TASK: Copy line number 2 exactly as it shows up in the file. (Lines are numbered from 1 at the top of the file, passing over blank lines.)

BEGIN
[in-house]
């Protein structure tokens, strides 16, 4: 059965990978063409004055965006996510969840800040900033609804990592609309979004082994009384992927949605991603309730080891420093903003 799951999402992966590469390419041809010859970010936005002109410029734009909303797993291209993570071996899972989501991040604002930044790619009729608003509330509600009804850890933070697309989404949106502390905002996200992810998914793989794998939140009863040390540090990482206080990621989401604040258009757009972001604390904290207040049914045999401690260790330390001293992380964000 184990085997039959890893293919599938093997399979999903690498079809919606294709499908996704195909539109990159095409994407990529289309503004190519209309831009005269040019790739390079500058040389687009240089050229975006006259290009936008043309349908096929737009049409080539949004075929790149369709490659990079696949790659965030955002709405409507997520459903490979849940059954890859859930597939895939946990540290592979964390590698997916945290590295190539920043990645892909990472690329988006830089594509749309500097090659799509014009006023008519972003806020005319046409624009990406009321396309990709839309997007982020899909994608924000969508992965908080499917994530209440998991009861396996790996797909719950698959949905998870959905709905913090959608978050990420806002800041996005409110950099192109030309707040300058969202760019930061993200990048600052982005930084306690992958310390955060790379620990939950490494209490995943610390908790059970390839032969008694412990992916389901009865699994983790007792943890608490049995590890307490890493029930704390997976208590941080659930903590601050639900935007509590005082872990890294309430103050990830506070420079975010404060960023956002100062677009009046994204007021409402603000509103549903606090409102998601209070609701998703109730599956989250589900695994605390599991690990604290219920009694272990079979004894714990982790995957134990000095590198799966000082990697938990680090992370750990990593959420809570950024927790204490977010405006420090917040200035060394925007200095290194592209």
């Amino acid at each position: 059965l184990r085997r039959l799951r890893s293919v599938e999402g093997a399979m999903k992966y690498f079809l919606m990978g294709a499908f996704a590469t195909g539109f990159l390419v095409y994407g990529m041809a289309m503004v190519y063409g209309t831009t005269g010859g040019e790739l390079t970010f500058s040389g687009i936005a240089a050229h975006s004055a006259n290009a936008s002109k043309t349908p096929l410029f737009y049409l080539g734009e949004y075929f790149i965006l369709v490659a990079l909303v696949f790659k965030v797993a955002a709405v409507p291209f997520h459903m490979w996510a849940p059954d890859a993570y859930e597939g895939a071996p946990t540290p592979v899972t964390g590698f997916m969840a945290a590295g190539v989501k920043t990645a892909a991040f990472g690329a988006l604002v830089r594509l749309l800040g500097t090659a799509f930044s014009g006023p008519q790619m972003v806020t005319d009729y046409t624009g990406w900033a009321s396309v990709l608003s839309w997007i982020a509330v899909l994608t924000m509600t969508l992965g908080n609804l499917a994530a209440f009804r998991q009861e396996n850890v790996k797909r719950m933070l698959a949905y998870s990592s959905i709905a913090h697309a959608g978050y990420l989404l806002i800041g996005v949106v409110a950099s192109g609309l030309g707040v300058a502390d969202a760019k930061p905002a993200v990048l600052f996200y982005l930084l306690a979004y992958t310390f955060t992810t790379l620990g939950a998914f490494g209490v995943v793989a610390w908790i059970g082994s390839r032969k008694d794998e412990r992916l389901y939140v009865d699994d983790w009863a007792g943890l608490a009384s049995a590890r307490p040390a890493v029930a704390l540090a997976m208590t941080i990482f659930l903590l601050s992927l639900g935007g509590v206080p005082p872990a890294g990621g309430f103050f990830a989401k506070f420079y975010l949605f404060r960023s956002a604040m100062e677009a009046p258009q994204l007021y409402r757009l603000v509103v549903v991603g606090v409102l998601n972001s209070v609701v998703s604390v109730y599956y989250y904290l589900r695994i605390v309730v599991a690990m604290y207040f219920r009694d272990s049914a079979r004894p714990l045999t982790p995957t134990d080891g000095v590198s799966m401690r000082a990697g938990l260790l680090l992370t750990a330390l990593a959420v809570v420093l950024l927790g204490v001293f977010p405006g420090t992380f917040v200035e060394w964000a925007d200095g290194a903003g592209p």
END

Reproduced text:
């Protein structure tokens, strides 16, 4: 059965990978063409004055965006996510969840800040900033609804990592609309979004082994009384992927949605991603309730080891420093903003 799951999402992966590469390419041809010859970010936005002109410029734009909303797993291209993570071996899972989501991040604002930044790619009729608003509330509600009804850890933070697309989404949106502390905002996200992810998914793989794998939140009863040390540090990482206080990621989401604040258009757009972001604390904290207040049914045999401690260790330390001293992380964000 184990085997039959890893293919599938093997399979999903690498079809919606294709499908996704195909539109990159095409994407990529289309503004190519209309831009005269040019790739390079500058040389687009240089050229975006006259290009936008043309349908096929737009049409080539949004075929790149369709490659990079696949790659965030955002709405409507997520459903490979849940059954890859859930597939895939946990540290592979964390590698997916945290590295190539920043990645892909990472690329988006830089594509749309500097090659799509014009006023008519972003806020005319046409624009990406009321396309990709839309997007982020899909994608924000969508992965908080499917994530209440998991009861396996790996797909719950698959949905998870959905709905913090959608978050990420806002800041996005409110950099192109030309707040300058969202760019930061993200990048600052982005930084306690992958310390955060790379620990939950490494209490995943610390908790059970390839032969008694412990992916389901009865699994983790007792943890608490049995590890307490890493029930704390997976208590941080659930903590601050639900935007509590005082872990890294309430103050990830506070420079975010404060960023956002100062677009009046994204007021409402603000509103549903606090409102998601209070609701998703109730599956989250589900695994605390599991690990604290219920009694272990079979004894714990982790995957134990000095590198799966000082990697938990680090992370750990990593959420809570950024927790204490977010405006420090917040200035060394925007200095290194592209």